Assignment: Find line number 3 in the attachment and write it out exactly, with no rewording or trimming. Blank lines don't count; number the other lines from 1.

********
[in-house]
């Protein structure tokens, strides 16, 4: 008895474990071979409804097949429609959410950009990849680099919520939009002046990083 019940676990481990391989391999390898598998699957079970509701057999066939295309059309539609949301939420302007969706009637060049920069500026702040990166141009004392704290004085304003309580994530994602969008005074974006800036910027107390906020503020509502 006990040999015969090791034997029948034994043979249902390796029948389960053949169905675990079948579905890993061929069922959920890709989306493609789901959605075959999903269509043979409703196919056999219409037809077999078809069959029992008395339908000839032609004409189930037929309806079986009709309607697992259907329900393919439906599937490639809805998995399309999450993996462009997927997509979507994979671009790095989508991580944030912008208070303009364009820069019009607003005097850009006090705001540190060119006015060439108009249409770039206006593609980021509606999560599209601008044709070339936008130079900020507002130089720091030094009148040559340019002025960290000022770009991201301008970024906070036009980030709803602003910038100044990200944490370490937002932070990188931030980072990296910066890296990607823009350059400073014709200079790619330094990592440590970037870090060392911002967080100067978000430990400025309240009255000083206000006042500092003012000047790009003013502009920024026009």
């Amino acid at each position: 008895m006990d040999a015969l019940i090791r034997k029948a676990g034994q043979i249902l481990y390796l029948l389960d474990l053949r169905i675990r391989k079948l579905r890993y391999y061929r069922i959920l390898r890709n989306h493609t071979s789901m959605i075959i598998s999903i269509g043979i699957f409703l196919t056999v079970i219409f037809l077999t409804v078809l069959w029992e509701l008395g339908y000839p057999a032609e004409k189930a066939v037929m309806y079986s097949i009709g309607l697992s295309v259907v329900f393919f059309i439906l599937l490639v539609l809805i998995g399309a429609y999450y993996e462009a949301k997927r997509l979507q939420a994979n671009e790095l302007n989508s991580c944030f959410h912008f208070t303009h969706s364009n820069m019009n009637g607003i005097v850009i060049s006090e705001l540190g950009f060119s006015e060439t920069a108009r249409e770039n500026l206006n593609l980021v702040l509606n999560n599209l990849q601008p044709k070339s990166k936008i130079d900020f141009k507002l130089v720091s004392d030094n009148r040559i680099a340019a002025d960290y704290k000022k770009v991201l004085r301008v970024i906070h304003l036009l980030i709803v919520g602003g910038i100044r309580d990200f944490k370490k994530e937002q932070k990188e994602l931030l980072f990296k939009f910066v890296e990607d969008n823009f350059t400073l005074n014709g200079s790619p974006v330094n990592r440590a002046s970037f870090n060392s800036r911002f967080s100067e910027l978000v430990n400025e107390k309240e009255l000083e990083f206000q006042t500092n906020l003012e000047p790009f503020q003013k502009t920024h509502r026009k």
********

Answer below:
């Amino acid at each position: 008895m006990d040999a015969l019940i090791r034997k029948a676990g034994q043979i249902l481990y390796l029948l389960d474990l053949r169905i675990r391989k079948l579905r890993y391999y061929r069922i959920l390898r890709n989306h493609t071979s789901m959605i075959i598998s999903i269509g043979i699957f409703l196919t056999v079970i219409f037809l077999t409804v078809l069959w029992e509701l008395g339908y000839p057999a032609e004409k189930a066939v037929m309806y079986s097949i009709g309607l697992s295309v259907v329900f393919f059309i439906l599937l490639v539609l809805i998995g399309a429609y999450y993996e462009a949301k997927r997509l979507q939420a994979n671009e790095l302007n989508s991580c944030f959410h912008f208070t303009h969706s364009n820069m019009n009637g607003i005097v850009i060049s006090e705001l540190g950009f060119s006015e060439t920069a108009r249409e770039n500026l206006n593609l980021v702040l509606n999560n599209l990849q601008p044709k070339s990166k936008i130079d900020f141009k507002l130089v720091s004392d030094n009148r040559i680099a340019a002025d960290y704290k000022k770009v991201l004085r301008v970024i906070h304003l036009l980030i709803v919520g602003g910038i100044r309580d990200f944490k370490k994530e937002q932070k990188e994602l931030l980072f990296k939009f910066v890296e990607d969008n823009f350059t400073l005074n014709g200079s790619p974006v330094n990592r440590a002046s970037f870090n060392s800036r911002f967080s100067e910027l978000v430990n400025e107390k309240e009255l000083e990083f206000q006042t500092n906020l003012e000047p790009f503020q003013k502009t920024h509502r026009k």